- Poly Network on Tuesday offered a hacker who stole from the firm a chance to be its chief security advisor.
- The invitation came days after the DeFi platform offered the same hacker a $500,000 “bug bounty.”
- The hacker initially stole $610 million from Poly Network – and has since returned most of the funds back.
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Poly Network on Tuesday offered a cyber hacker responsible for a $600 million heist a chance to be its chief security advisor.
The invitation came days after the DeFi platform offered the same hacker a $500,000 “bug bounty” for stealing – and then returning – $610 million in what is considered one of the biggest cryptocurrency heists in history.
Similar to the monetary incentive, the offered position seeks to leverage the expertise of the hacker, who the platform refers to as “Mr. White Hat.”
“To extend our thanks and encourage Mr. White Hat to continue contributing to security advancement in the blockchain world together with Poly Network, we cordially invite Mr. White Hat to be the Chief Security Advisor of Poly Network,” the company said in a statement.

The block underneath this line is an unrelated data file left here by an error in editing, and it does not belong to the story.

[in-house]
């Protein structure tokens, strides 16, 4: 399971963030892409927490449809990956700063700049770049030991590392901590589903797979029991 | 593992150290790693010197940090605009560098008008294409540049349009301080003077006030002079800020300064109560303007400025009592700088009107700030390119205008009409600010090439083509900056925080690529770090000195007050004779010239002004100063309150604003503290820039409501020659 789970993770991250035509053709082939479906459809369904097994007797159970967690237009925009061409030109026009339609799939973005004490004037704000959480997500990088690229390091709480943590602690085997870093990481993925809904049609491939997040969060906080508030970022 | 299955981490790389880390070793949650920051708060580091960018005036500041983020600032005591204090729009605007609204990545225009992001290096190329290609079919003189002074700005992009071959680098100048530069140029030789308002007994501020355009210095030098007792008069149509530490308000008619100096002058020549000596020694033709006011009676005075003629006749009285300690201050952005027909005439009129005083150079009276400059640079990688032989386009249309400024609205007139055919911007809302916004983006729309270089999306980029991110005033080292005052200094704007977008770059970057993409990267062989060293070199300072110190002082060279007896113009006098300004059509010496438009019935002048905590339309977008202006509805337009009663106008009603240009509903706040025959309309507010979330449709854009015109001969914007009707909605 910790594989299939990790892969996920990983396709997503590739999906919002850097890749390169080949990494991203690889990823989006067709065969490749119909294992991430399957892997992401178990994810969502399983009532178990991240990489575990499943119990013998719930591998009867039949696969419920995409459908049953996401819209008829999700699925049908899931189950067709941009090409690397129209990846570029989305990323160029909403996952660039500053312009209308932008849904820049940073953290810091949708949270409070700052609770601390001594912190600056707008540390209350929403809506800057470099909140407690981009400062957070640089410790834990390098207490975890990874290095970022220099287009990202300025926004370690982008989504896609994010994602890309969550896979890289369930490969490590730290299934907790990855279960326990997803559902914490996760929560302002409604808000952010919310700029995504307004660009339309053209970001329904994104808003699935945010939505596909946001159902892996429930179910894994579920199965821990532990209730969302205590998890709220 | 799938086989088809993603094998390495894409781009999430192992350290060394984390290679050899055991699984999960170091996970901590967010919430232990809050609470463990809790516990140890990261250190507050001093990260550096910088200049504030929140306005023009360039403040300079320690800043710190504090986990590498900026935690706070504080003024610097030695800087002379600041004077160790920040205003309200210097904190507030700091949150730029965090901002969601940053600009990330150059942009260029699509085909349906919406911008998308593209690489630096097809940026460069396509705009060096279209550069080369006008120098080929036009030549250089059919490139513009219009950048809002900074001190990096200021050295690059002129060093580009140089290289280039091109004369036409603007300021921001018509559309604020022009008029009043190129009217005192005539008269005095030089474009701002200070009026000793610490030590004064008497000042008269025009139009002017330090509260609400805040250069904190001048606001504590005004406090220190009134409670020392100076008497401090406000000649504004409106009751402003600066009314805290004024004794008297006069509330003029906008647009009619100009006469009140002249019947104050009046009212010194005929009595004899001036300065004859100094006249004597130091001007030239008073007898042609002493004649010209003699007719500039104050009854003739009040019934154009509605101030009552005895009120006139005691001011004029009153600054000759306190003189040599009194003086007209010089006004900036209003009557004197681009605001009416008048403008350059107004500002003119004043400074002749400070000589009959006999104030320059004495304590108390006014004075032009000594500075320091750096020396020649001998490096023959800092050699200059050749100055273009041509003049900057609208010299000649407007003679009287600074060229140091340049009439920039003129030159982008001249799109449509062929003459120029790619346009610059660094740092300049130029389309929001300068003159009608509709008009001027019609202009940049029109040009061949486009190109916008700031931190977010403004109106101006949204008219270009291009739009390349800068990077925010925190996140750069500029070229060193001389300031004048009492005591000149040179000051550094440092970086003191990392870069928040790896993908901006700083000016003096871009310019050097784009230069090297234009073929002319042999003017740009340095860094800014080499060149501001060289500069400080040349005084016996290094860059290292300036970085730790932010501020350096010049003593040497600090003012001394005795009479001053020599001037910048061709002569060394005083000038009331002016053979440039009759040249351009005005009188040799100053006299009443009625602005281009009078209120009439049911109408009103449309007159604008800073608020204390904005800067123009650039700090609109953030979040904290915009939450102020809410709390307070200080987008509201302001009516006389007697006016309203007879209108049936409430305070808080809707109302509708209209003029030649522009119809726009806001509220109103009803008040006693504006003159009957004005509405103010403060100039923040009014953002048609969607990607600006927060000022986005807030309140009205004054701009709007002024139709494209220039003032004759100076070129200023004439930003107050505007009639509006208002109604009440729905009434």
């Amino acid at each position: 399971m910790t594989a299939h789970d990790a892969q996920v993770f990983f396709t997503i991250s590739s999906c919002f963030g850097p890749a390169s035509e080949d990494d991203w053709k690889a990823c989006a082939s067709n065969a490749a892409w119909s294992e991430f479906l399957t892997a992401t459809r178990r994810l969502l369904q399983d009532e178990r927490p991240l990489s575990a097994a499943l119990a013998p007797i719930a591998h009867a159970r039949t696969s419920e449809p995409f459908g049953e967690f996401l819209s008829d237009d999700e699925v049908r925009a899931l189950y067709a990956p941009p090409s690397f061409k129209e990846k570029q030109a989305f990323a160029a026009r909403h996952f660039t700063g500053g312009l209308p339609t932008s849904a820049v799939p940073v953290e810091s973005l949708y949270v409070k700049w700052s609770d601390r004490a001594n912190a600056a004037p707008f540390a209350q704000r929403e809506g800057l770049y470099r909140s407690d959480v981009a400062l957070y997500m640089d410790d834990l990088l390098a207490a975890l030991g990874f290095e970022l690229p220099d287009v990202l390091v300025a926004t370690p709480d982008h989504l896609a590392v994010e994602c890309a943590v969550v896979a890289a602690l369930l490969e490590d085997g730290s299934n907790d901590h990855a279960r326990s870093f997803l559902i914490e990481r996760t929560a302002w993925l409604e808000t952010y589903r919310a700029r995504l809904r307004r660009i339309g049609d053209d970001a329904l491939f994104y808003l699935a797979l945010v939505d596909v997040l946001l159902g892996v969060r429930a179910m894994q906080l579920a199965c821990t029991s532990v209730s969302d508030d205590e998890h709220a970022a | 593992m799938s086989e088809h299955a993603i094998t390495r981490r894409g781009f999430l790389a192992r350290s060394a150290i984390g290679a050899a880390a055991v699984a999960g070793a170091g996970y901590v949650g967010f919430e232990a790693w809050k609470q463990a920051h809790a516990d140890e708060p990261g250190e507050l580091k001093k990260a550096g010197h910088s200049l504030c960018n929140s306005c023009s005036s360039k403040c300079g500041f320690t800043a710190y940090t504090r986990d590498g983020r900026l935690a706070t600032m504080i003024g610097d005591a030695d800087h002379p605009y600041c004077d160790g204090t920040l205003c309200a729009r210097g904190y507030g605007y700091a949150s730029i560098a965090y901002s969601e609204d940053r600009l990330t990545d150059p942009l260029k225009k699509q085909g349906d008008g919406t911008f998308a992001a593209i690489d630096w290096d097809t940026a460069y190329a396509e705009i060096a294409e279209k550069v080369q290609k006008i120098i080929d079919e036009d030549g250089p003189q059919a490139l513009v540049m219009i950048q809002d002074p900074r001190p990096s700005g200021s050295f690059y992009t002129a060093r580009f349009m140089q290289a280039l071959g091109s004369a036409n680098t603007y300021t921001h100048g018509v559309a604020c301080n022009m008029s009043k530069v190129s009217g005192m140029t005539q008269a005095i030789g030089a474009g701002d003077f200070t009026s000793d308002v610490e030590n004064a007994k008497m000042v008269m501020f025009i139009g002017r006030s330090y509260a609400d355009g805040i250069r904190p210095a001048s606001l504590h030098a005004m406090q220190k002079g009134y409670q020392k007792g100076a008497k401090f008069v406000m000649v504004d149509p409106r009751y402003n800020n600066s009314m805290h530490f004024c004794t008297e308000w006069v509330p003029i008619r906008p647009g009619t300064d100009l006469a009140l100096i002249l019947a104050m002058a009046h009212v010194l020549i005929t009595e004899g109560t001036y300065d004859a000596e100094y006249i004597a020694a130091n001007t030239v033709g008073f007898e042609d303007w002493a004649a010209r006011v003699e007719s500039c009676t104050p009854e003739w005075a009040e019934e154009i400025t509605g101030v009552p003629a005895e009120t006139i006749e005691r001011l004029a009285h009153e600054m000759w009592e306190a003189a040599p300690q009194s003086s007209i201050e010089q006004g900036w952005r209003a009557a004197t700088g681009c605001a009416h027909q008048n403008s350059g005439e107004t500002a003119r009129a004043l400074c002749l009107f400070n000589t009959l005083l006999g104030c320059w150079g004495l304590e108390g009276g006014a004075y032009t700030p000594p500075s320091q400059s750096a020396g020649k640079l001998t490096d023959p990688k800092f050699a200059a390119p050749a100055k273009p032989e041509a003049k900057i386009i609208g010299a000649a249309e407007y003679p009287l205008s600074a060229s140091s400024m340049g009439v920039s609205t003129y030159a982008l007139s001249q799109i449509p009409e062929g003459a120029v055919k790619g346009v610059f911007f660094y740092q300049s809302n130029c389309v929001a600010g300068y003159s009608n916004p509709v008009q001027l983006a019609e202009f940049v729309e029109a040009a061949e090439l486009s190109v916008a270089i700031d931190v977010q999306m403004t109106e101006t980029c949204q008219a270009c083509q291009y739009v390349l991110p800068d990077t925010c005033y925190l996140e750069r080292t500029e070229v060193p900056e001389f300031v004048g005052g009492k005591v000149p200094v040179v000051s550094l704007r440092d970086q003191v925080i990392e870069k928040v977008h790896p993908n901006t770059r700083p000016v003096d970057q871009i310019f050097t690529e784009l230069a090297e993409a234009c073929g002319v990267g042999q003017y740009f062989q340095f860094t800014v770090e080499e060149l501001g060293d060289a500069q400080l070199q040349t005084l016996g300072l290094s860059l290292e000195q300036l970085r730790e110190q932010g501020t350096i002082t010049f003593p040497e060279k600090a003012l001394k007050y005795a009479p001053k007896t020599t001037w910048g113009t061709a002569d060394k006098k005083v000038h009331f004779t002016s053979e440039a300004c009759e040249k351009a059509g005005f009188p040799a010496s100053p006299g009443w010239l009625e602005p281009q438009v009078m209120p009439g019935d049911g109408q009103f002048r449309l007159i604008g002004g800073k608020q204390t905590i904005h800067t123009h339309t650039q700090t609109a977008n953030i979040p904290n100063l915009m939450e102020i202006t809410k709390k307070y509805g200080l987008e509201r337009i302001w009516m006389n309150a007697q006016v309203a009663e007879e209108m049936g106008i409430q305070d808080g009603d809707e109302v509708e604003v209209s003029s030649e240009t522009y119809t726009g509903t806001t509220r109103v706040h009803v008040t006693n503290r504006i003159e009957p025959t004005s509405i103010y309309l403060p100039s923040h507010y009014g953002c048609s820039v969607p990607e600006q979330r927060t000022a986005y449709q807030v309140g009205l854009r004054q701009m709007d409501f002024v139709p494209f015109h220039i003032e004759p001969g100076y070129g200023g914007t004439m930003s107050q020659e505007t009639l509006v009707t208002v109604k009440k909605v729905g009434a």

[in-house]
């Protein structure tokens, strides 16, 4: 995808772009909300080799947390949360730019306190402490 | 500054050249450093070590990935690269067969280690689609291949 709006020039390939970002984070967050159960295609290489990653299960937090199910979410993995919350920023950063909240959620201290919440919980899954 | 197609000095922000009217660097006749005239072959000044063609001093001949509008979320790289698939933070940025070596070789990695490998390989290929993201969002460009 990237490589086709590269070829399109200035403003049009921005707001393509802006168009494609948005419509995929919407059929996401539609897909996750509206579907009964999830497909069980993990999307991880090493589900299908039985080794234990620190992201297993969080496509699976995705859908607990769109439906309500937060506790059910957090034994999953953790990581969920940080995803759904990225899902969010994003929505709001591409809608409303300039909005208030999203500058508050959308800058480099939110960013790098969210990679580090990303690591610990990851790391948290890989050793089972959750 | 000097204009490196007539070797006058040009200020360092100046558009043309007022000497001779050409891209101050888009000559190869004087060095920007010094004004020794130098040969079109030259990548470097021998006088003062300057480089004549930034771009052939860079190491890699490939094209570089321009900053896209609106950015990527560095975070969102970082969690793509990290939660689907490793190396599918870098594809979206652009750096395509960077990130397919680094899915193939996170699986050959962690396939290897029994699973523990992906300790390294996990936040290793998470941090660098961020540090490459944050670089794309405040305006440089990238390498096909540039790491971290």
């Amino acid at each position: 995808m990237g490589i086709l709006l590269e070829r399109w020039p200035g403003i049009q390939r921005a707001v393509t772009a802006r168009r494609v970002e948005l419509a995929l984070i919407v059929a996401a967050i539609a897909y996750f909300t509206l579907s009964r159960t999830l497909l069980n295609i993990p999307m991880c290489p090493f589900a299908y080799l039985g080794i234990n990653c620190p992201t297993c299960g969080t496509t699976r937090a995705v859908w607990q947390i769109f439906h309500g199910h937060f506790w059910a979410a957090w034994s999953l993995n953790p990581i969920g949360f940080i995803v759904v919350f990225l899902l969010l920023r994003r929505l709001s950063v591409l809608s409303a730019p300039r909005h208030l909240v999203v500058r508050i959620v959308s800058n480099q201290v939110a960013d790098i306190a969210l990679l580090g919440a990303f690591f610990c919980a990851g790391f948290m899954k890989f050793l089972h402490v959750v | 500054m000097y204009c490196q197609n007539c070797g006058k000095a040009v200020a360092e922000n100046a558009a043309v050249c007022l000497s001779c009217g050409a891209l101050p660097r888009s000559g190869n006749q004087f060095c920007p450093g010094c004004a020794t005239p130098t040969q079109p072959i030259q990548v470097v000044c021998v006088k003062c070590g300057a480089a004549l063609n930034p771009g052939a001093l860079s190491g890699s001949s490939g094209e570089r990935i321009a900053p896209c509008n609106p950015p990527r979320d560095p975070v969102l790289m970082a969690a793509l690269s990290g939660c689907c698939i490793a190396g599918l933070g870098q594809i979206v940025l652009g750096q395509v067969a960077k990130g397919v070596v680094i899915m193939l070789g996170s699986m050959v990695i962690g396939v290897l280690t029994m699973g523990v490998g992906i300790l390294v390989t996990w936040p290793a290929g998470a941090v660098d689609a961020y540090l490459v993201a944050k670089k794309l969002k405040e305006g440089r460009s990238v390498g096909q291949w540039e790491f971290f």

While the hacker did not accept the “bug bounty,” according to Poly Network, he did consider offering it to the technical community who have made contributions to blockchain security, the company said.
“Whatever Mr. White Hat chooses to do with the bounty in the end, we have no objections,” Poly Network said in a statement.
White Hat is industry lingo for someone who hacks for ethical reasons.
Poly Network has repeatedly affirmed to the hacker that he will not face any legal responsibility for the hack.
Thus far, the hacker has returned nearly all the remaining assets, except the $33 million in frozen tether coins, according to an August 12 statement released by Poly Network.
More than $200 million of the funds though is currently locked in an account that requires a password. It is unclear why this is the case.
Poly Network said it genuinely hopes “Mr. White Hat will transfer the private keys as soon as possible so that we can return full asset control back to the users at the earliest.”
The hacker said he or she stole the funds “for fun :)” because “cross-chain hacking is hot,” according to a Q&A session that was embedded in ethereum transactions sent from the account holding the stolen assets.
The hacker did say they took the funds after spotting a bug “to keep it safe,” adding that they wanted to highlight the vulnerabilities of the Poly Network blockchain platform.
The latest heist highlighted the ongoing risks of decentralized finance platforms, which allow transactions without traditional safeguards from banks or exchanges.